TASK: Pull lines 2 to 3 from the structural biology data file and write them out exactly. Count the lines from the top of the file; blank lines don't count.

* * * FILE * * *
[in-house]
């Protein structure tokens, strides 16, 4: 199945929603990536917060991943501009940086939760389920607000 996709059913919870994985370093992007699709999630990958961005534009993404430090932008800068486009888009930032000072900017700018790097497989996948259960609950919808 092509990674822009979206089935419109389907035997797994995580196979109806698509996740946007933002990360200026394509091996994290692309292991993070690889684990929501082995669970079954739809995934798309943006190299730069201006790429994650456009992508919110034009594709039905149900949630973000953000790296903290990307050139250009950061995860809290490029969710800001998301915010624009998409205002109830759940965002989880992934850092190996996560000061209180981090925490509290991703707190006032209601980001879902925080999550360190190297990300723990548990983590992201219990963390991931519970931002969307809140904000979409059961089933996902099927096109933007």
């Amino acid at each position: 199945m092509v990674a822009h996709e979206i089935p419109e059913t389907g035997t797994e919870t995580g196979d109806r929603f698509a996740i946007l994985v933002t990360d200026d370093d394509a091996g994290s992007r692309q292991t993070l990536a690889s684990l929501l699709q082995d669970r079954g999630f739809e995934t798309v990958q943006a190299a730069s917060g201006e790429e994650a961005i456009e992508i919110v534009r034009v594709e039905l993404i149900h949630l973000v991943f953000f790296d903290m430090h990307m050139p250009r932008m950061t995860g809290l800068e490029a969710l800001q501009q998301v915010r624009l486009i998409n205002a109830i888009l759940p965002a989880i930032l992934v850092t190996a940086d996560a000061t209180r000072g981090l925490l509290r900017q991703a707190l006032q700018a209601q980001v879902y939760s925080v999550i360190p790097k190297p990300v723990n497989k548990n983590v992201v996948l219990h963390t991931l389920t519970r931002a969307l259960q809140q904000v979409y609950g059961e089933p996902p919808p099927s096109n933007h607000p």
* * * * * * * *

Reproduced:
């Protein structure tokens, strides 16, 4: 199945929603990536917060991943501009940086939760389920607000 996709059913919870994985370093992007699709999630990958961005534009993404430090932008800068486009888009930032000072900017700018790097497989996948259960609950919808 092509990674822009979206089935419109389907035997797994995580196979109806698509996740946007933002990360200026394509091996994290692309292991993070690889684990929501082995669970079954739809995934798309943006190299730069201006790429994650456009992508919110034009594709039905149900949630973000953000790296903290990307050139250009950061995860809290490029969710800001998301915010624009998409205002109830759940965002989880992934850092190996996560000061209180981090925490509290991703707190006032209601980001879902925080999550360190190297990300723990548990983590992201219990963390991931519970931002969307809140904000979409059961089933996902099927096109933007």
């Amino acid at each position: 199945m092509v990674a822009h996709e979206i089935p419109e059913t389907g035997t797994e919870t995580g196979d109806r929603f698509a996740i946007l994985v933002t990360d200026d370093d394509a091996g994290s992007r692309q292991t993070l990536a690889s684990l929501l699709q082995d669970r079954g999630f739809e995934t798309v990958q943006a190299a730069s917060g201006e790429e994650a961005i456009e992508i919110v534009r034009v594709e039905l993404i149900h949630l973000v991943f953000f790296d903290m430090h990307m050139p250009r932008m950061t995860g809290l800068e490029a969710l800001q501009q998301v915010r624009l486009i998409n205002a109830i888009l759940p965002a989880i930032l992934v850092t190996a940086d996560a000061t209180r000072g981090l925490l509290r900017q991703a707190l006032q700018a209601q980001v879902y939760s925080v999550i360190p790097k190297p990300v723990n497989k548990n983590v992201v996948l219990h963390t991931l389920t519970r931002a969307l259960q809140q904000v979409y609950g059961e089933p996902p919808p099927s096109n933007h607000p």